Topic: PhD confirmation seminar - Accountability in extraterritoriality: principles, means, and ends

Presenter: Ms Danielle Ireland-Piper - PhD Candidate, TC Beirne School of Law

States are increasingly asserting jurisdiction over criminal offences that occur extraterritorially. Such assertions are controversial. Assertions of extraterritorial criminal jurisdiction can be highly politicised, and used to promote unilateral foreign policy objectives. Further, the theoretical legitimacy of some types of assertions is the subject of debate. While extraterritorial jurisdiction has traditionally been regulated by reference to the principles of'comity' and 'non-interference in a sovereign state', these principles are inadequate because they are concerned only with the rights of States, and not of individuals. This undermines the rule of law, and raises fundamental questions as to the relationship between the State and the individual. This thesis seeks to articulate the circumstances in which a State has the right to assert extraterritorial criminal jurisdiction, and the obligations owed by States to an individual accused of an extraterritorial criminal offence.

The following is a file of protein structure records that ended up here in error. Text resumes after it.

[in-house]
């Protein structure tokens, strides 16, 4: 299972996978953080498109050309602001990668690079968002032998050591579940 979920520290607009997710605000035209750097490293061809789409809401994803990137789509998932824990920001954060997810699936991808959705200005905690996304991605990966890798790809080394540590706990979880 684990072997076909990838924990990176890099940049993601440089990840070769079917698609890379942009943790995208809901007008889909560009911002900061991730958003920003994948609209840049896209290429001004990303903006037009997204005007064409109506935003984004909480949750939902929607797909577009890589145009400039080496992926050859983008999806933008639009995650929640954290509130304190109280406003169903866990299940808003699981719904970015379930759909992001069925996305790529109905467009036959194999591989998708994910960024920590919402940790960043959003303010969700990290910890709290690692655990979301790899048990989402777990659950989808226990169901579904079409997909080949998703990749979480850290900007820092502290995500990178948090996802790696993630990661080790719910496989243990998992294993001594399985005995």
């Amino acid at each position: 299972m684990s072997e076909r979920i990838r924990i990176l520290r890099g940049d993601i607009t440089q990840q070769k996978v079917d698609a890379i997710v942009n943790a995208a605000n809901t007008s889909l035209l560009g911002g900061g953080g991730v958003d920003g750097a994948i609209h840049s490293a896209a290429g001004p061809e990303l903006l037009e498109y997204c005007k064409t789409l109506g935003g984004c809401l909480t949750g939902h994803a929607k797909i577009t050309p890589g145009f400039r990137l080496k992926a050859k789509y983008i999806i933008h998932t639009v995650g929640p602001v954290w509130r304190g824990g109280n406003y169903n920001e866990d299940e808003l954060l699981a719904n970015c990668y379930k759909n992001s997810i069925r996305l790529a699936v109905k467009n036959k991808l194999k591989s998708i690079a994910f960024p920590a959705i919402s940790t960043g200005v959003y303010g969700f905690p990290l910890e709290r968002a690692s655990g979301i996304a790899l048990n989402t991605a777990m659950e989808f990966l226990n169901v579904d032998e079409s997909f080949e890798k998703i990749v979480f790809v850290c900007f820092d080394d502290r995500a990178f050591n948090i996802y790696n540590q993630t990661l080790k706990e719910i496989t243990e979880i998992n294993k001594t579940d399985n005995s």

All welcome, please register by emailing Beth Williams.

Contact: Beth Williams, ph: 334 69350, email: events@law.uq.edu.au

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Venue

Sir Samuel Griffith Room, 1-W341, Forgan Smith Building
Room: 
1-W341

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